When sexual harassment occurs, the effects can be devastating and far-reaching for everyone in the workplace. Often the immediate response, quite appropriately, focuses on what should be done to resolve the problem, which includes what actions are needed to protect and empower the survivor and to punish the perpetrator. But, that is only one aspect of the change that must take place.

Thursday, June 21, 2018

Parker Snider: Monopoly and locksmiths

  I love the game of Monopoly. The hope that I will land on expensive properties first, the poker-esque bluffing, and the art of deal-making with unsuspecting friends makes for a great game night.

  Even though I love Monopoly, I don’t always enjoy it. When I’ve missed out on important properties and am mortgaging the few I have left to pay the winner, I’m not having any fun. When it’s obvious I will not win and I slowly move from competitor to benefactor, I’m not thankful and neither are others facing a similar end.

  I think this distaste says something obvious: Monopoly is great for the winner. Crowding out competition and increasing prices because you have the power to do so is a fun sport for the already-powerful yet detrimental to the mobility of others.

Wednesday, June 20, 2018

Steve Flowers: Inside the Statehouse – Judicial races highlighted

  This is not just a gubernatorial year in the Heart of Dixie.

  We have every state constitutional office up for election, and that includes lieutenant governor, attorney general, secretary of state, treasurer, auditor, and Alabama Agriculture Commissioner.

  We also have a good many of the state judicial races on the ballot. We have nine seats on the Alabama Supreme Court. We have five judges on the Court of Criminal Appeals as well as five seats on the Court of Civil Appeals. All of these judicial posts are held by Republicans. Therefore, it is more than likely safe to assume that the winner of the Republican Primary will be elected to a six-year term and can be fitted for their robe, at least by July 17. In fact, Democrats usually do not even field candidates in state judicial races.

Tuesday, June 19, 2018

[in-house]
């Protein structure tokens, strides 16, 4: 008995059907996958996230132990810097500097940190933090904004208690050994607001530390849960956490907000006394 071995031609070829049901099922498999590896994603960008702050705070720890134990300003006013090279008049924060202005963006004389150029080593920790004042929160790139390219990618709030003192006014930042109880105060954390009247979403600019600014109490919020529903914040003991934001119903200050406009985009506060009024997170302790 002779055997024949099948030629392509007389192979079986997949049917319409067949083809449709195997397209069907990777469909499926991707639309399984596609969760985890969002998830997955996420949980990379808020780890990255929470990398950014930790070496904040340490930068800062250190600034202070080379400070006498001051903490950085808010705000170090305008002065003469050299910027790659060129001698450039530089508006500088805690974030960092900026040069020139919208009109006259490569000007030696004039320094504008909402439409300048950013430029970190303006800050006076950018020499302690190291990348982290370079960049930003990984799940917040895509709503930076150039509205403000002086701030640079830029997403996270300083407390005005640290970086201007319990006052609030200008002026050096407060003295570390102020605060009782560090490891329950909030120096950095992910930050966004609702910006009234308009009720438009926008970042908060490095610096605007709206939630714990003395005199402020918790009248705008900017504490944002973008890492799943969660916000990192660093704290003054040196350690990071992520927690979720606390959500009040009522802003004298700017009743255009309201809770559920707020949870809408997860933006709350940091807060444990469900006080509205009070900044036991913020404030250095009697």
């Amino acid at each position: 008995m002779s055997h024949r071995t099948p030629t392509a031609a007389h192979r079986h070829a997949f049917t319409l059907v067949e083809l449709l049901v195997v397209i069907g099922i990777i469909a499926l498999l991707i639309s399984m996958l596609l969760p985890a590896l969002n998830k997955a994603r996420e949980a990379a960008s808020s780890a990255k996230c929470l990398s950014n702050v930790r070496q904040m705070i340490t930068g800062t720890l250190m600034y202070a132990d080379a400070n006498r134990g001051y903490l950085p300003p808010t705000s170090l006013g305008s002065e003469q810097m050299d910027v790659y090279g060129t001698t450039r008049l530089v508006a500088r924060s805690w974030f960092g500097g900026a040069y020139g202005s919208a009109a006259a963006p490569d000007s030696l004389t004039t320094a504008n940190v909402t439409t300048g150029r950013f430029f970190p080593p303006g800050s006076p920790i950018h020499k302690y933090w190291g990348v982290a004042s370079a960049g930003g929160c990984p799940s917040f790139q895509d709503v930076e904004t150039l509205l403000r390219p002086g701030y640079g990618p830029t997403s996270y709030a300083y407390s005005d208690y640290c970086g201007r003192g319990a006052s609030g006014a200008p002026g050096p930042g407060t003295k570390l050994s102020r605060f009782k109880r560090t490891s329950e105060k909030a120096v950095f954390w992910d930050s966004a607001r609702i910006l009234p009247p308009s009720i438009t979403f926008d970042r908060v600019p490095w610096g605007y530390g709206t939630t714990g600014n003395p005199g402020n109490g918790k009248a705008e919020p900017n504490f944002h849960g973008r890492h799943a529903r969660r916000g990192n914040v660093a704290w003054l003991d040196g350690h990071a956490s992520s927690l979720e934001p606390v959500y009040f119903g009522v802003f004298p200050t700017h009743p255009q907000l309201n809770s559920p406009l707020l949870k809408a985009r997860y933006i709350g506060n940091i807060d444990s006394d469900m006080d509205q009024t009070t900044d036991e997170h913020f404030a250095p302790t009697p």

Trump got played in Singapore, but that’s a good thing

  Conservatives are a fascinating lot. Throughout the Cold War, they steadfastly maintained that the Cold War was necessary because communist tyrants were hell-bent on conquering the United States and subjugating the American people. That is, in fact, why the U.S. national-security establishment intervened in the Korean War and the Vietnam War and sacrificed more than 100,000 U.S. soldiers — supposedly to prevent the communists in North Korea and North Vietnam from ultimately coming to America and taking control of the United States.

  The conservative mantra throughout the Cold War was encapsulated by the title of a book written in 1962 by a conservative curmudgeon named Fred Schwarz: You Can Trust the Communists (to be Communists.) The idea was that the communists were incorrigible liars who had one goal in mind: the defeat and Red takeover of the United States.

Monday, June 18, 2018

Dylann Roof murdered nine people because of a lie about 'black-on-white crime'

  It’s been three years since Dylann Roof massacred nine black parishioners in a Bible study in Charleston, South Carolina.

  As he methodically shot his victims at the historic Emanuel A.M.E. Church with a Glock pistol, court testimony reveals that Roof said, “Y’all are raping our white women. Y’all are taking over the world.”

  How did Roof become so immersed in white supremacist propaganda about black violence that he would be driven to murder?

Sunday, June 17, 2018

Biggest threat to democracy might be the loss of local newspapers

  If you’re reading this column in your local newspaper, congratulations! Just by skimming your eyeballs over this page, whether it’s in print or online, you’re doing a vital service for your hometown, and for democracy as a whole. (Go ahead and take the rest of the day off.)

  It’s no secret that local journalism is in trouble and has been for quite some time. According to a 2017 report from the Pew Research Center, the weekday circulation for U.S. daily newspapers has been on the decline for twenty-eight consecutive years. The Bureau of Labor Statistics notes that between 1990 and 2016, the number of newspaper employees in the U.S. declined from 456,300 to 183,000.

Saturday, June 16, 2018

Hank Sanders: Senate Sketches #1618 - I learned so much, and I lift Bruce Carver Boynton!

  I learned so much. I had heard the stories on many occasions, but I never heard the full story. I did not even know that I had not heard the full story.

  The story is about Bruce Carver Boynton of Selma. The focus is on an act of resistance by a 21-year-old boy/man. It happened way back in 1958. It impacted him for the rest of his life. It impacted a whole lot of people for the rest of their lives. It impacted me for the rest of my life. I was sixteen years old at the time and did not know about this act of resistance. I learned so much.

Friday, June 15, 2018

Trump’s perverse view of patriotism

  In an act of petty revenge against the Philadelphia Eagles, President Trump put on display the concept of patriotism that unfortunately has come to characterize America in the era of the national-security state — a concept that perverts the genuine meaning of patriotism on which America was founded and which characterized the nation throughout the 1800s.